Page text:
18. 18. 2009 JMP Seminar Series 4/16/2009 18 Human perception is amazing. I cherish all five of the senses that connect us to the world, that allow us to experience beauty and an inexhaustible and diverse wealth of sensation. But of all the senses, one stands out dramatically as our primary and most powerful channel of input from the world around us, and that is vision. Approximately 70% of the body‟s sense receptors reside in the eye. Perhaps the world‟s top expert in visual perception and how its power can be harnessed for the effective display of information is Colin Ware, who has convincingly described the importance of data visualization. He asks: Why should we be interested in visualization? Because the human visual system is a pattern seeker of enormous power and subtlety. The eye and the visual cortex of the brain form a massively parallel processor that provides the highest-bandwidth channel into human cognitive centers. At higher levels of processing, perception and cognition are closely interrelated, which is the reason why the words ‘understanding’ and ‘seeing’ are synonymous. However, the visual system has its own rules. We can easily see patterns presented in certain ways, but if they are presented in other ways, they become invisible…The more general point is that when data is presented in certain ways, the patterns can be readily perceived. If we can understand how perception works, our knowledge can be translated into rules for displaying information. Following perception-based rules, we can present our data in such a way that the important and informative patterns stand out. If we disobey the rules, our data will be incomprehensible or misleading. (Information Visualization: Perception for Design, Second Edition, Colin Ware, Morgan Kaufmann Publishers, 2004, page xxi) Perhaps the best known expert in data visualization, Edward Tufte, says: “Clear and precise seeing becomes as one with clear and precise thinking.” (Visual Explanations, Edward R. Tufte, Graphics Press: Cheshire, CT.1997 page 53) © 2009 Stephen Few, Perceptual Edge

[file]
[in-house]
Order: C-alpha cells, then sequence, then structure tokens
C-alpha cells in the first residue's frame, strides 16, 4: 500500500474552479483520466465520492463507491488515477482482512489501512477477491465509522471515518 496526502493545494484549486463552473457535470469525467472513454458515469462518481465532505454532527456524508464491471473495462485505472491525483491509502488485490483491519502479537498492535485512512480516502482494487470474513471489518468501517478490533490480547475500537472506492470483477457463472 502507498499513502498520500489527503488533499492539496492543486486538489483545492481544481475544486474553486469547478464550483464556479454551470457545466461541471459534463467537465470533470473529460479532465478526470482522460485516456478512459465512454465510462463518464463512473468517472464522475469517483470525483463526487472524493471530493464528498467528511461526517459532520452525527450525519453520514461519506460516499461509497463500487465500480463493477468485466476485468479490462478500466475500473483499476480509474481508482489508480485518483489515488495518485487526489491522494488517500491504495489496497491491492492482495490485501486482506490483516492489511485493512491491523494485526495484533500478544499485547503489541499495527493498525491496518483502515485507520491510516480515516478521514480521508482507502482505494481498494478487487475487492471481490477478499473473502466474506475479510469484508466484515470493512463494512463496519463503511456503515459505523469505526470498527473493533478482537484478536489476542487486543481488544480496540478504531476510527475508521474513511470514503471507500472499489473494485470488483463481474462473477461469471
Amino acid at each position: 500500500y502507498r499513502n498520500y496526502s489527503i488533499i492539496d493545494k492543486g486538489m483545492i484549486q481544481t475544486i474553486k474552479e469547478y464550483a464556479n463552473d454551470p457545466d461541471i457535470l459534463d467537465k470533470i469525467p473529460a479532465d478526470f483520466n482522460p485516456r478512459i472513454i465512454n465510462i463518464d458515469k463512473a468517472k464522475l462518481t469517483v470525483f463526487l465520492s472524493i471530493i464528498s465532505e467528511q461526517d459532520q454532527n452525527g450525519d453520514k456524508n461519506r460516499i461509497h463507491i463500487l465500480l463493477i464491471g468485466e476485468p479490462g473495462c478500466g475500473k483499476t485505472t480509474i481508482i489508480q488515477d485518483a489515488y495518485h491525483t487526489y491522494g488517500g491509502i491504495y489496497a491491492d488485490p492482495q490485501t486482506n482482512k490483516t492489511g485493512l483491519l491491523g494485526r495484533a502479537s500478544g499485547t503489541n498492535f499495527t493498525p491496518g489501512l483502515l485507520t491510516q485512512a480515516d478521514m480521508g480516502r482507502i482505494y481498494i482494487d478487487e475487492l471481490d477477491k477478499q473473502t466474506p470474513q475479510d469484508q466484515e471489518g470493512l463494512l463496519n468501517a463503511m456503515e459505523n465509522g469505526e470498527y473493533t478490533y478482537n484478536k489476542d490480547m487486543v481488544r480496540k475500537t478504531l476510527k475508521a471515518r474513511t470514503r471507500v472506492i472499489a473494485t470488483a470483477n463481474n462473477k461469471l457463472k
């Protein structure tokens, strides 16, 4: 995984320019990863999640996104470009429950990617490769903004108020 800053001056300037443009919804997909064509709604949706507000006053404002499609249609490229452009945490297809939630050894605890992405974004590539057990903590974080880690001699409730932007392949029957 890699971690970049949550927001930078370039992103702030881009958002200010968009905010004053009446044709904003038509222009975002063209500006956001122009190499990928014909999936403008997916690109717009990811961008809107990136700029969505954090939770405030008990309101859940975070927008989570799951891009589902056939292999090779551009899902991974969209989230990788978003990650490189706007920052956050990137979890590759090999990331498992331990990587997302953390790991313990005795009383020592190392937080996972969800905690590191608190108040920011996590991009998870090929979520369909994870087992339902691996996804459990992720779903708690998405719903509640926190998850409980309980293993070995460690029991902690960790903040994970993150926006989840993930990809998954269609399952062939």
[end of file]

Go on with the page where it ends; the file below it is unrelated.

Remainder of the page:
19. 19. 2009 JMP Seminar Series 4/16/2009 © 2009 Stephen Few, Perceptual Edge 19 So much of what is called “data visualization” today, however, gives it a bad name and causes confusion about what it is, how it works, and what can be accomplished when it is properly done.
  20. 20. 2009 JMP Seminar Series 4/16/2009 © 2009 Stephen Few, Perceptual Edge 20 Many business intelligence software vendors are competing to out-dazzle one another with silly visual effects that treat data visualization like it‟s a video game.
  21. 21. 2009 JMP Seminar Series 4/16/2009 © 2009 Stephen Few, Perceptual Edge 21 Their notion of data visualization is not about understanding and communication, it‟s about “bling.”
  22. 22. 2009 JMP Seminar Series 4/16/2009 22 Dressing things up is appropriate for advertising, because the illusion pleases and sells. When you‟re responsible for discovering the truth and understanding it, however, makeup only gets in the way. © 2009 Stephen Few, Perceptual Edge
  23. 23. 2009 JMP Seminar Series 4/16/2009 23 “In anything at all, perfection is finally attained not when there is no longer anything to add, but when there is no longer anything to take away.” Antoine de St. Exupery John Maeda, in The Laws of Simplicity, offers a maxim about design simplicity, which I have massaged into the following statement: Simplicity is about eliminating the obvious (and everything else that doesn’t support your purpose), and enhancing the meaningful. © 2009 Stephen Few, Perceptual Edge